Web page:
The Australian Competition and Consumer Commission (ACCC) has announced that the Full Federal Court has dismissed appeals by premium mobile service providers Global One Mobile Entertainment Ltd and 6G Pty Ltd, against an earlier court decision that certain advertisements about continuing premium rate mobile phone subscriptions were misleading or likely to mislead consumers. According to the ACCC, both companies represented, through advertisements, that a consumer could purchase mobile premium services including ring tones, games and quizzes at a one-off cost when in fact the consumer was actually requesting access to a continuing premium rate mobile subscription.
ACCC's media release (17 September 2012)
The United States (US) Department of Justice (DoJ) has announced that pesticides producer The Scotts Miracle-Gro Company (Scotts) has been ordered to pay a US$4 million fine, and perform community service, for violating the Federal Insecticide, Fungicide and Rodenticide Act. The company pleaded guilty in February 2012 to "illegally applying insecticides to its wild bird food products that are toxic to birds, falsifying pesticide registration documents, distributing pesticides with misleading and unapproved labels and distributing unregistered pesticides". Scotts agreed to pay more than US$6 million in penalties and spend US$2 million on environmental projects in relation to other civil pesticide violations as per a US Environmental Protection Authority settlement (EPA), which included distributing or selling unregistered, cancelled or misbranded pesticides.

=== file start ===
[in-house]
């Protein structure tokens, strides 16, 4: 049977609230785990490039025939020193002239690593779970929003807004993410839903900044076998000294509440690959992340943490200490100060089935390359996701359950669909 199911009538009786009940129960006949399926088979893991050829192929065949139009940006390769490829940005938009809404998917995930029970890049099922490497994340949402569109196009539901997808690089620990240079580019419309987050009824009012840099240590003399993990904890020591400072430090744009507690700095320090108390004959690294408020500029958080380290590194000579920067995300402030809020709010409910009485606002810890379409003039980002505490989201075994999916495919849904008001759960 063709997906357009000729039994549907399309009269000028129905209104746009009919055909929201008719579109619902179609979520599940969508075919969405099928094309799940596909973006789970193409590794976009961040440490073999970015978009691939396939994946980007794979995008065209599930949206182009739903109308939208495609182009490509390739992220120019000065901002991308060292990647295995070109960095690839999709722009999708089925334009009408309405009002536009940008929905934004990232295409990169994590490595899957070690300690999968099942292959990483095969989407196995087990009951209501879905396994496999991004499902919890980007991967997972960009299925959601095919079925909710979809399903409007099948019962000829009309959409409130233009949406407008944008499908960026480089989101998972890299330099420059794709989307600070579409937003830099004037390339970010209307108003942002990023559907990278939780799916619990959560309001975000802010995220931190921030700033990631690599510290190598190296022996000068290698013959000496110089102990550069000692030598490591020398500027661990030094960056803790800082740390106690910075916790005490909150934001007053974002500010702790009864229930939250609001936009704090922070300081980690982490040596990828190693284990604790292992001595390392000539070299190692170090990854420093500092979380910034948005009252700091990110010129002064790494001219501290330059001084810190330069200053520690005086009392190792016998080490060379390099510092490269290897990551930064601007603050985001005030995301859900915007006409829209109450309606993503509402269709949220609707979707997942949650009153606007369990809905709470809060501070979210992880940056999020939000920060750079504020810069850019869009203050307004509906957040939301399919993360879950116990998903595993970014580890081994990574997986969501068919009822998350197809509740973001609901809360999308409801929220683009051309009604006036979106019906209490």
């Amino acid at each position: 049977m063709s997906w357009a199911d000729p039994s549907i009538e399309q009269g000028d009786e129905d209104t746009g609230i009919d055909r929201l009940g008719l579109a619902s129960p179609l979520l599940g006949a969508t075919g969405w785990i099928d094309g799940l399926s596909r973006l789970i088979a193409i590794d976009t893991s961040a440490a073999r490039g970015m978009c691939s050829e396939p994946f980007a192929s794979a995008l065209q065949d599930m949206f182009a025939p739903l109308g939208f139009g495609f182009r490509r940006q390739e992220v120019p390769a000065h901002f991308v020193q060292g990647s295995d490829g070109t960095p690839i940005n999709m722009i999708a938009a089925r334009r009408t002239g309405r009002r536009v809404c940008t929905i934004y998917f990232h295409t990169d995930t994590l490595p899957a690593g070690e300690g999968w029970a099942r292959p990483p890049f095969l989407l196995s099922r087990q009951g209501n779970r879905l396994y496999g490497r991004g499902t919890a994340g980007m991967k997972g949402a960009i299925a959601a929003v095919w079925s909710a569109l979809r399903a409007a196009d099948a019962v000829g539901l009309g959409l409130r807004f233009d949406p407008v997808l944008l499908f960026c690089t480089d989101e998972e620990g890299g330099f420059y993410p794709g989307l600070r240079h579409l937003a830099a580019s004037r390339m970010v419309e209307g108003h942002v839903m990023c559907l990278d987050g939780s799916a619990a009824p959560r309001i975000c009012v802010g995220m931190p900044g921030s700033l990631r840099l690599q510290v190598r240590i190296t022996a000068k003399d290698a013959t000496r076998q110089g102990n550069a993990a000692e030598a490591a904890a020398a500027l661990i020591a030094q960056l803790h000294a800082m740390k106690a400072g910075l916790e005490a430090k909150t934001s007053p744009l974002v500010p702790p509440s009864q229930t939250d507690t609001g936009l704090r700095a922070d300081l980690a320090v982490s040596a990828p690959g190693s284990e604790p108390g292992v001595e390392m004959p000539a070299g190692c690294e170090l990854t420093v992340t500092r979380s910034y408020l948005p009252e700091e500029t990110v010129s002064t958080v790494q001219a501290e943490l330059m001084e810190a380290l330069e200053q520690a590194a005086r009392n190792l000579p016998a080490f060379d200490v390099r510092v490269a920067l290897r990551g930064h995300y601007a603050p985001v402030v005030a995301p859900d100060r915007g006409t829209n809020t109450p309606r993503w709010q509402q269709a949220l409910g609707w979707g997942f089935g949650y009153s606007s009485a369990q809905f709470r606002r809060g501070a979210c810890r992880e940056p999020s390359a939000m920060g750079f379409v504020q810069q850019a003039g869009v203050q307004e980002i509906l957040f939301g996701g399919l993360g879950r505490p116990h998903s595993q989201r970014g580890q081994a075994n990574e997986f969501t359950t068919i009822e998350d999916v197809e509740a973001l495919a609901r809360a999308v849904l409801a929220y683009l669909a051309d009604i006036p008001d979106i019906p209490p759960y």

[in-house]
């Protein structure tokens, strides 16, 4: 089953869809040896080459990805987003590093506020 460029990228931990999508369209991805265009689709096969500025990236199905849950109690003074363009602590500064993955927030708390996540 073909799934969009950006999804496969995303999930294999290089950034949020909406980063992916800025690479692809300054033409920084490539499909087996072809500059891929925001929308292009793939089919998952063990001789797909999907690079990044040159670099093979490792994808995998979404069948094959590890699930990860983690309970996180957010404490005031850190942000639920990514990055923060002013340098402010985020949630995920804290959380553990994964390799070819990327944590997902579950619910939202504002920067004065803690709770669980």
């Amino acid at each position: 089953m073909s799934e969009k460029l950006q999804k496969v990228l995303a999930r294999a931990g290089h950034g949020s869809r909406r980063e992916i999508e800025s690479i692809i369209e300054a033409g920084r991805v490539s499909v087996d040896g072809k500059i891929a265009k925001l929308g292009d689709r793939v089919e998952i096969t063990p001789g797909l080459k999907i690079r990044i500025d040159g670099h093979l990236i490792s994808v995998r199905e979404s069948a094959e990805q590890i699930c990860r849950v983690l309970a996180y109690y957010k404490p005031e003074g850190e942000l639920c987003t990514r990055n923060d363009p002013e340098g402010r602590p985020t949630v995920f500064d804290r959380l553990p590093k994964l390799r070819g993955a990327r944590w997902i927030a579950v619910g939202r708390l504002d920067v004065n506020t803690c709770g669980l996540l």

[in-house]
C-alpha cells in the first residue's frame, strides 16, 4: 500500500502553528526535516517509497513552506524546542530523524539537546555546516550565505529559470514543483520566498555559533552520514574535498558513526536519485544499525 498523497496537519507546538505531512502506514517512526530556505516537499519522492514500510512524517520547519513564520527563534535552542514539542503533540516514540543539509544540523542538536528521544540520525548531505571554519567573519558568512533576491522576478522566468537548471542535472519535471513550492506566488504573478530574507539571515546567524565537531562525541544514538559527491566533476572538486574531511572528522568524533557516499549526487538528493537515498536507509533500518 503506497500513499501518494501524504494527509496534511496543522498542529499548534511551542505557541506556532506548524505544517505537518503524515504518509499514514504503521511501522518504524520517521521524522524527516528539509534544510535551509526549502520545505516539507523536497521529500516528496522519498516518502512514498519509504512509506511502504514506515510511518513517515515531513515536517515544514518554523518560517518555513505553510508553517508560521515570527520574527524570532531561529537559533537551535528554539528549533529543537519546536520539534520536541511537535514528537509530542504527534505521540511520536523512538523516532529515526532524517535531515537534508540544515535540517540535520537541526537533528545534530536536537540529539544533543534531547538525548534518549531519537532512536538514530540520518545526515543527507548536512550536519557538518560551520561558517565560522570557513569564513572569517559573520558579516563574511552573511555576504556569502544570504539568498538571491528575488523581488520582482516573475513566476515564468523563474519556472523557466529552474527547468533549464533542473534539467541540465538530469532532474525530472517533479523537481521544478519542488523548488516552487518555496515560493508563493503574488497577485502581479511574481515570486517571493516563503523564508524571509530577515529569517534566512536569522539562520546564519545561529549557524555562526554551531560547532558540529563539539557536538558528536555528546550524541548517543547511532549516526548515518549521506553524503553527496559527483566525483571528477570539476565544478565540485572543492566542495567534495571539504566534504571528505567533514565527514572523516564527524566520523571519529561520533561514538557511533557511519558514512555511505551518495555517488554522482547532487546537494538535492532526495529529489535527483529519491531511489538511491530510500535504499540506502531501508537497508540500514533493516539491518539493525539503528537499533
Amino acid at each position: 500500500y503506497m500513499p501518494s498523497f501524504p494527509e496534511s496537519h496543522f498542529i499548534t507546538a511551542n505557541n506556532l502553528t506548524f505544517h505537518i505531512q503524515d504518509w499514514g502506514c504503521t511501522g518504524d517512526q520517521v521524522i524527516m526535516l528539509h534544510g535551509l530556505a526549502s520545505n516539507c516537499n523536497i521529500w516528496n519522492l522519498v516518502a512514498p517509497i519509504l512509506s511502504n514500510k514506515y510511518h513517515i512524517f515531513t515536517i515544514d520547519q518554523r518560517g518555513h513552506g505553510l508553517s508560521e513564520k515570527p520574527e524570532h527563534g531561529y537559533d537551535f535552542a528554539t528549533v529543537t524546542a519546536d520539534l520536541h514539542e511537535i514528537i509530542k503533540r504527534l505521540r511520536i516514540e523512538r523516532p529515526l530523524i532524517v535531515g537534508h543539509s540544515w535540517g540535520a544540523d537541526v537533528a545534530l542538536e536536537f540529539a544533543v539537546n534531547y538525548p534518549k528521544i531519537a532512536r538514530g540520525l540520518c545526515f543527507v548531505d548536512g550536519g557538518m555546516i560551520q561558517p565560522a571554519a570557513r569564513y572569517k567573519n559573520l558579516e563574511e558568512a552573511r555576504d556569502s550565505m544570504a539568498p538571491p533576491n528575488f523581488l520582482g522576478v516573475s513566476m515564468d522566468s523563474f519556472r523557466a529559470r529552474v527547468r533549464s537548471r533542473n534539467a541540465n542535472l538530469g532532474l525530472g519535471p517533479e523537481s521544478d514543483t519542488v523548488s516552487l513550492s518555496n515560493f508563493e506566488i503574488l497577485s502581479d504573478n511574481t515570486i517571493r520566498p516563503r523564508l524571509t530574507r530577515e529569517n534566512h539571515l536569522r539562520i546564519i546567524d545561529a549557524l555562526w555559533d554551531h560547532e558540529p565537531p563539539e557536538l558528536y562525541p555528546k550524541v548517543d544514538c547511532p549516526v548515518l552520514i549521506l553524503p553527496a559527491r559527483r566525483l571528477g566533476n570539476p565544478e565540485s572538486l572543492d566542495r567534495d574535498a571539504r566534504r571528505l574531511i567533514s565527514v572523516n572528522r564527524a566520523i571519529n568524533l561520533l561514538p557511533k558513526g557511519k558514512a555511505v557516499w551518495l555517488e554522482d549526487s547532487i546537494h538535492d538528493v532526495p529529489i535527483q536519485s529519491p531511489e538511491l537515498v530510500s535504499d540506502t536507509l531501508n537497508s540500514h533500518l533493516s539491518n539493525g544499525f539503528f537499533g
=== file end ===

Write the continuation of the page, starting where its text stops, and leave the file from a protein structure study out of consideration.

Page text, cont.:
The company also admitted to:
- "submitting false documents to [the EPA] and to state regulatory agencies in an effort to deceive them into believing that numerous pesticides were registered with [the EPA] when in fact they were not"; and
- "having illegally sold the unregistered pesticides and to marketing pesticides bearing labels containing false and misleading claims not approved" by the EPA.
DoJ's media release (7 September 2012)
The New Zealand Commerce Commission (NZCC) has announced that the Auckland District Court has imposed a fine of NZ$960,000 on Vodafone New Zealand Limited (Vodafone) for contravening the Fair Trading Act (FTA), bringing the total fine to $NZ1.6 million, which includes the fines imposed in 2011 for six other FTA charges. The latest rulings are in relation to advertising campaigns run by Vodafone from October 2006 - February 2009 for various broadband and mobile phone promotions. Justice Harvey described the company's conduct as "gross carelessness".
NZCC's media release (10 September 2012)
The New Zealand Commerce Commission (NZCC) has announced that it has warned kiwifruit pollen supplier Kiwi Pollen (NZ) Limited for potentially misleading its customers about the source of its pollen, in breach of the Fair Trading Act. In September and October 2010, Kiwi Pollen sold pollen imported from Chile, while at the same time representing to its customers that all of its kiwifruit pollen was sourced from New Zealand. Although most of its product was sourced from New Zealand during that time, it did not tell its customers when it was also selling them imported pollen. The company's labels, which read "Kiwi Pollen New Zealand", "reinforced the impression that the pollen was from New Zealand, particularly where there were no clear qualifications on its packaging, advertising material or website that some of its pollen was imported".
NZCC's media release (11 September 2012)